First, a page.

photo: Andy Wright

Mikey LeBlanc has been a prime mover in snowboarding for over a decade. Through the years, his exploits have been chronicled in magazines and in movies alike. He has remained a rider’s rider all along, keeping the focus on the riding, rather than some outsized image or stylistic cliché. He is a well-rounded snowboarder and a well-rounded human. He was among that late-90′s vanguard who brought the tech-backcountry aerial movement into focus as well as being a rider who pushed the rail, jib, and street resurgence back into the foreground. Sh*t, the dude even rides pow on a toboggan with bindings mounted on it—in fact one of LeBlanc’s greatest contributions to snowboarding has been to make us all laugh. He’s a busy guy these days—I got him to answer a couple questions … read on.

So, Mikey LeBlanc…

What projects are you working on?
HOLDEN is my main project. We are 100% independent, we have 4 full-time employees to crank it all out. It is incredible the amount of things a few people can get done and done well when you are driven. I worked on a piece about progression in the new Matix book about it. It was a chance to explore a way to map the way progression happens. I am big on maps these days personally, a guide to the territory.
  

How much time did you spend on the snow last winter?
I’d say 50 days. It was all quality though. Great powder days, great road trips, great people and yes it was enough for me. In my 24 years of shredding so far, I have had years that I did 200 days, too. Being pro and getting it done is still a priority of mine because I want to really represent my sponsors as best I can, but as I get older its shifting into more of an ambassador role, I think. I still get crazy, but I really enjoy meeting kids and shops, etc., and getting to know what they’re all about. I think that is mainly what it’s about for me now. And making a company with Holden that represents that. And also making contributions seen and unseen to snowboarding that start small and build in a positive direction—away from the standards and into the new and explorative, that snowboarding can be, and is for so many of us whose lives it has totally transformed.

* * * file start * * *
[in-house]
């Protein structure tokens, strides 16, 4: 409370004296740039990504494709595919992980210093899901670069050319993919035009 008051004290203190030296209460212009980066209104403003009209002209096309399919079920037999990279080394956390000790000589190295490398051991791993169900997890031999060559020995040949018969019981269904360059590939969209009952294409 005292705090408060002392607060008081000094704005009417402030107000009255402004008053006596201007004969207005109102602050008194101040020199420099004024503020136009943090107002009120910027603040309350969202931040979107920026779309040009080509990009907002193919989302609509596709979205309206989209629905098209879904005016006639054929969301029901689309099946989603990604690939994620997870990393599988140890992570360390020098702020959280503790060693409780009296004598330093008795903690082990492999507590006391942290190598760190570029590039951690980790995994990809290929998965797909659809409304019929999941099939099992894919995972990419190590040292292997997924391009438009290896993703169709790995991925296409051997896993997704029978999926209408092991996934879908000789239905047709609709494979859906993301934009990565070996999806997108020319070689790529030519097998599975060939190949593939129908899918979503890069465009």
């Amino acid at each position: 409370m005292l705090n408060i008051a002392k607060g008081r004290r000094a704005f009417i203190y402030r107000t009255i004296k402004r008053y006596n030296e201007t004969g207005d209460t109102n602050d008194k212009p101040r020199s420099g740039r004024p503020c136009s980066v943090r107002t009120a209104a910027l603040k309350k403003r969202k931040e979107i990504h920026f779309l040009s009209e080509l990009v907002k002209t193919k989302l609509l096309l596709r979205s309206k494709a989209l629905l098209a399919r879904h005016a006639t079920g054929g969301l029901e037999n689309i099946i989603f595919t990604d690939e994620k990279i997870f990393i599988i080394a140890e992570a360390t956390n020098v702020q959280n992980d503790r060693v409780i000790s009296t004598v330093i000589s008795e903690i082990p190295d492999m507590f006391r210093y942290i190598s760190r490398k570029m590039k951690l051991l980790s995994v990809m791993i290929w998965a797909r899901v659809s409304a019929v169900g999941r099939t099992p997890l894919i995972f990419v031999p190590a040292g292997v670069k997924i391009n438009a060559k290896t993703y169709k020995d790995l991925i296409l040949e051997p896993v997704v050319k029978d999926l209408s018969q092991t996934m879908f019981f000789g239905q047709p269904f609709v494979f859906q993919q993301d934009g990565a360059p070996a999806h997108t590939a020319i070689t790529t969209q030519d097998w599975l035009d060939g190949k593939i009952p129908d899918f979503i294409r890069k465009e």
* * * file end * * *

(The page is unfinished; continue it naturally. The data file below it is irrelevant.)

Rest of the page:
What do you like most about how snowboarding has evolved/changed since you began riding?

I like most that we are finally accepted. When I first started out, we had no mountains that allowed it. We were the punks and the misfits (which was fun and we had fun with it) but I like that people get on it and get out there in mass now. Its cool to see some 55 year old dude riding and getting out of his head—quitting working so much and having some fun with him or herself. I also like that kids never stop progressing. It has made me very aware that what I did 10 years ago as a pro made it possible and normal for an average kid to do today … We should be proud parents … our kids are doing what we never though we’d get to see.

What do you like least about how snowboarding has changed since you began?

I don’t and have never liked the lack of creativity, because there is endless opportunity to do something that is original and great. I think on the business side of snowboarding, there are a few leaders and a bunch of people milking those leaders. I think this is a trend that is a problem we inherited from going into the mass market. But we need to look at skateboarding and keep it real like that, if we can—and snowboarder ran and owned. I was always over that “rider-owned” thing, but now I understand it better. I know everything is going huge and mass market, but we don’t have to without creativity.

Where would you like to see the riding go as it progresses?

I am a purist of sorts, so I would like to see kids keep it in the basics as far as gear: a board, binds and boots. I would also like to see it stay progressive with out sacrificing the style. I would also like the pros to get back some ethics and if you get a video part, show some respect to those before you and step it up. Don’t use the same song as someone else and don’t do that same trick J.P. [Walker] did three years ago on the same rail, half as clean. Or what Peter [Line] did on a jump twelve years ago. Have some self-respect, get creative, do it your way.

What is it about snowboarding that has kept you committed for so long?  

I am just part of it and it is part of me these days.